The week ahead: Highway bill talks enter week five

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But House Speaker John BoehnerJohn Boehner3 ways the next president can succeed on immigration reform Republican Study Committee elders back Harris for chairman Dems to GOP: Help us fix ObamaCare MORE (R-Ohio) raised the possibility last week of an extension that would only last six months, leading transportation industry observers to worry that the conference committee's negotiations will end up at a dead end.

A back-and-forth between Senate Majority Leader Harry ReidHarry ReidCongress steamrolls Obama's veto Grassley accuses Reid of 'pure unfiltered partisanship' Overnight Defense: Congress overrides Obama 9/11 veto | Pentagon breathes easy after funding deal | More troops heading to Iraq MORE (D-Nev.) and House Majority Leader Eric CantorEric CantorRyan seeks to avoid Boehner fate on omnibus GOPers fear trillion-dollar vote is inevitable Insiders dominate year of the outsider MORE (R-Va.) has added to the pessimism. Reid accused Cantor last week of trying to sabotage the U.S. economy by stalling the highway talks. A spokesman for BoehnerJohn Boehner3 ways the next president can succeed on immigration reform Republican Study Committee elders back Harris for chairman Dems to GOP: Help us fix ObamaCare MORE responded by calling the accusation "bulls--t."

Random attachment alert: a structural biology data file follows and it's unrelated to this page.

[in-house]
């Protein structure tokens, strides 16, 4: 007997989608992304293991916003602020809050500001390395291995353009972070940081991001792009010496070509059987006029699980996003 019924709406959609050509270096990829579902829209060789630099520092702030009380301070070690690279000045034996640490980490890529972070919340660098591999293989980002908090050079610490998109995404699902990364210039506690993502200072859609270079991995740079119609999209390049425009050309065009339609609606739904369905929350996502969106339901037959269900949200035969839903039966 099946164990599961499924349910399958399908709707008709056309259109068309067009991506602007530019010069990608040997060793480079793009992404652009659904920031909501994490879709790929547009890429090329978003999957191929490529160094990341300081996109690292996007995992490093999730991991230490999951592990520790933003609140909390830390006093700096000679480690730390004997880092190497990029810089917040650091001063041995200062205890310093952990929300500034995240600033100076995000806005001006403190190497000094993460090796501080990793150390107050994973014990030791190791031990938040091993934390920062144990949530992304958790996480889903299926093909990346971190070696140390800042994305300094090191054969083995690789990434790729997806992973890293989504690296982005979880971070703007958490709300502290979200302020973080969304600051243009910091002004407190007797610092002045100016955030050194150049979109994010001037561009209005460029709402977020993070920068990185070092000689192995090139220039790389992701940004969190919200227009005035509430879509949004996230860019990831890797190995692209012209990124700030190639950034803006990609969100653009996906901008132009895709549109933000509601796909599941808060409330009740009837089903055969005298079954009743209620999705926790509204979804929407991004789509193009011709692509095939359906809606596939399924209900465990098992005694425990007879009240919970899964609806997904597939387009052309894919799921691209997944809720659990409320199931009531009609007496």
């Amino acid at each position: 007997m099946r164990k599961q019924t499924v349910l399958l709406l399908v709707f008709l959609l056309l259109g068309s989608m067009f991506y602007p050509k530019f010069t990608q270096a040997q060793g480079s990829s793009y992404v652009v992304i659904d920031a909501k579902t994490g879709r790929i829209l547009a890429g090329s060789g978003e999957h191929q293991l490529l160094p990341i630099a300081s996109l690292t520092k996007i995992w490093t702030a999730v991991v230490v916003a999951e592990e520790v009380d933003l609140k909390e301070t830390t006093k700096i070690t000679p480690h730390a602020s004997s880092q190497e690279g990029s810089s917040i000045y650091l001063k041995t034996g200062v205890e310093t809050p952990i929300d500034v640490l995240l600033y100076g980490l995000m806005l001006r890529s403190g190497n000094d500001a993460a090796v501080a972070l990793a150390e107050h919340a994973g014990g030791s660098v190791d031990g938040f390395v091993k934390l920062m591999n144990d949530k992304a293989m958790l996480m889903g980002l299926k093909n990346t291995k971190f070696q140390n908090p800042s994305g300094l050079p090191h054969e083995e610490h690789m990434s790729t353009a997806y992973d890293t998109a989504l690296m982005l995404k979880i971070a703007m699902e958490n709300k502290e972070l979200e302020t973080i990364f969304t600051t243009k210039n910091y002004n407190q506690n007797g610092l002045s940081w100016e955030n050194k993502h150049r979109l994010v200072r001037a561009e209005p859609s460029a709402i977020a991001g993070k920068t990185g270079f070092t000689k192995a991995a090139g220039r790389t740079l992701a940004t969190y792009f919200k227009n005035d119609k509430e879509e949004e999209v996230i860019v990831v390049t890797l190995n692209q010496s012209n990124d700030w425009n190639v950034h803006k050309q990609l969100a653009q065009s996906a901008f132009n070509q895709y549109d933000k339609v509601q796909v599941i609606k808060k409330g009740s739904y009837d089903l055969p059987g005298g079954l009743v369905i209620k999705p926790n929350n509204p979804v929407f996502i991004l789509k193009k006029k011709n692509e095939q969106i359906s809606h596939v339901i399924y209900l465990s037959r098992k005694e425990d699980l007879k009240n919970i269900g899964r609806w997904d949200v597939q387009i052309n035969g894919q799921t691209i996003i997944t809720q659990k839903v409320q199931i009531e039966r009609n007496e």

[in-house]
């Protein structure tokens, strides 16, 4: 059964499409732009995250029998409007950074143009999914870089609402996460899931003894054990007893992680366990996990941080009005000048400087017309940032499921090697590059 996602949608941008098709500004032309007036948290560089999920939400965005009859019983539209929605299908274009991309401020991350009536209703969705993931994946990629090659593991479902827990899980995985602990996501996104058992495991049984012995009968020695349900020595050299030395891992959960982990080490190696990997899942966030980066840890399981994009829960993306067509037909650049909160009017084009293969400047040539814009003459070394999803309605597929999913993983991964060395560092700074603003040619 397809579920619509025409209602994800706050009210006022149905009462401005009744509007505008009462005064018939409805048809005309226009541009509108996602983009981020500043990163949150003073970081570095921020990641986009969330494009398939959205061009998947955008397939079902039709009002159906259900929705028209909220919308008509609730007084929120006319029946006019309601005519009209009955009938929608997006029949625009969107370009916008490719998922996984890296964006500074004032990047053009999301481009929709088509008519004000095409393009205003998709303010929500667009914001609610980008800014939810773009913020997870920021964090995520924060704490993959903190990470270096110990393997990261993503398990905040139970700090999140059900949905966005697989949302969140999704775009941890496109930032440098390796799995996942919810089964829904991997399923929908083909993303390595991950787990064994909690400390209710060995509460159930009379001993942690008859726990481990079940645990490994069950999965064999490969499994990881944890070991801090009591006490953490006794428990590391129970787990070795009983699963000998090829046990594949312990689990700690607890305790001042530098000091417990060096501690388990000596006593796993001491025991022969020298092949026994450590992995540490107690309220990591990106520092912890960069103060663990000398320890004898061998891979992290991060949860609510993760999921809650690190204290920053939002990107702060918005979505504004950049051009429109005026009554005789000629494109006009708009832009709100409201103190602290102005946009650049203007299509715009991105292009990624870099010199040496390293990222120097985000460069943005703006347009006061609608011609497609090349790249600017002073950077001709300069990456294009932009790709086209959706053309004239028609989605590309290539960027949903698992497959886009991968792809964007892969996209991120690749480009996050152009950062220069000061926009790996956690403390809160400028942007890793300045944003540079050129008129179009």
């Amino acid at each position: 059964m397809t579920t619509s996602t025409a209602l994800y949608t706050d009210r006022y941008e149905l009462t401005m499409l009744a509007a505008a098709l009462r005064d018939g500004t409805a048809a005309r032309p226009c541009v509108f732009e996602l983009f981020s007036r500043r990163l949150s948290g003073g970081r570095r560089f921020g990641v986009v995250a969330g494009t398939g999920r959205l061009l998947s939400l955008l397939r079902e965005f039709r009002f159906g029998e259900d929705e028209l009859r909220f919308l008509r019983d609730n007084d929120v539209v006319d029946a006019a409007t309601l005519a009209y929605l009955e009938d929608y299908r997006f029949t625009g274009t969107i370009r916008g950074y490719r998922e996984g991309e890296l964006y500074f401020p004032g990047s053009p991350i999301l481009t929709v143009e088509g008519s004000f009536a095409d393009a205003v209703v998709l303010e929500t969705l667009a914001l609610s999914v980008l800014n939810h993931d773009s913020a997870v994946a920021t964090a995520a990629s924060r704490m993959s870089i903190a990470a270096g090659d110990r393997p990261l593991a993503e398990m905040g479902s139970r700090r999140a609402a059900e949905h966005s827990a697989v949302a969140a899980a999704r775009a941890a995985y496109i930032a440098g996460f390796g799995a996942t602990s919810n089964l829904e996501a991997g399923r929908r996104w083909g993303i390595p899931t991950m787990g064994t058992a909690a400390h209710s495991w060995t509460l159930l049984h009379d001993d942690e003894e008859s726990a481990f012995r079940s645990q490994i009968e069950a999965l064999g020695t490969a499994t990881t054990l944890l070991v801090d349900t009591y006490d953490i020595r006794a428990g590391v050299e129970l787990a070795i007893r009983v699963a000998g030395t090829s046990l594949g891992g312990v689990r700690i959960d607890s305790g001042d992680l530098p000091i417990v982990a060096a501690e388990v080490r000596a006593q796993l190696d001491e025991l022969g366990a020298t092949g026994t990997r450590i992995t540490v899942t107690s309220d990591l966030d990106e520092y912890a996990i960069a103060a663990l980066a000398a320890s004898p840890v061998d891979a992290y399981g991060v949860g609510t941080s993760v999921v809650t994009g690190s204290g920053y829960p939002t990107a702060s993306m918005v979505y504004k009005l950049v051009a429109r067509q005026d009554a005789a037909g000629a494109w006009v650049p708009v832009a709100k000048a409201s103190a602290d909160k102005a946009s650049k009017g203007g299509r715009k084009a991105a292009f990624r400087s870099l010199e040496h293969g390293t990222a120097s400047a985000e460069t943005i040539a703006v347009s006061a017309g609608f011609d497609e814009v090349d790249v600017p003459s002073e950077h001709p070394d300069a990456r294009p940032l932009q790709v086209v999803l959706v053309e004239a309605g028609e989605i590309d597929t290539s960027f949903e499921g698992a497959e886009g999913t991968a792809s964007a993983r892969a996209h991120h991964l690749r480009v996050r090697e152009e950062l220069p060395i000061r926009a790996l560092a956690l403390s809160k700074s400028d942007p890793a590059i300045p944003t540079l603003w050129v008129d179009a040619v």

Against that backdrop, the House will likely counter the Senate's draft of a possible conference committee report this week. Conference Committee Chairwoman Sen. Barbara BoxerBarbara BoxerDems gain upper hand on budget Overnight Finance: Senate rejects funding bill as shutdown looms | Labor Dept. to probe Wells Fargo | Fed to ease stress test rules for small banks Funding bill rejected as shutdown nears MORE (D-Calif.) said last week that the Senate's initial proposal did not include House priorities like the authorization of the controversial Keystone XL oil pipeline, but she said the offer "reflects a lot of their proposals."

House Transportation and Infrastructure Committee Chairman Rep. John Mica (R-Fla.) said last week that the lower chamber would counter the Senate's proposal in a "sequential manner," though he noted the House will be not be in session this week.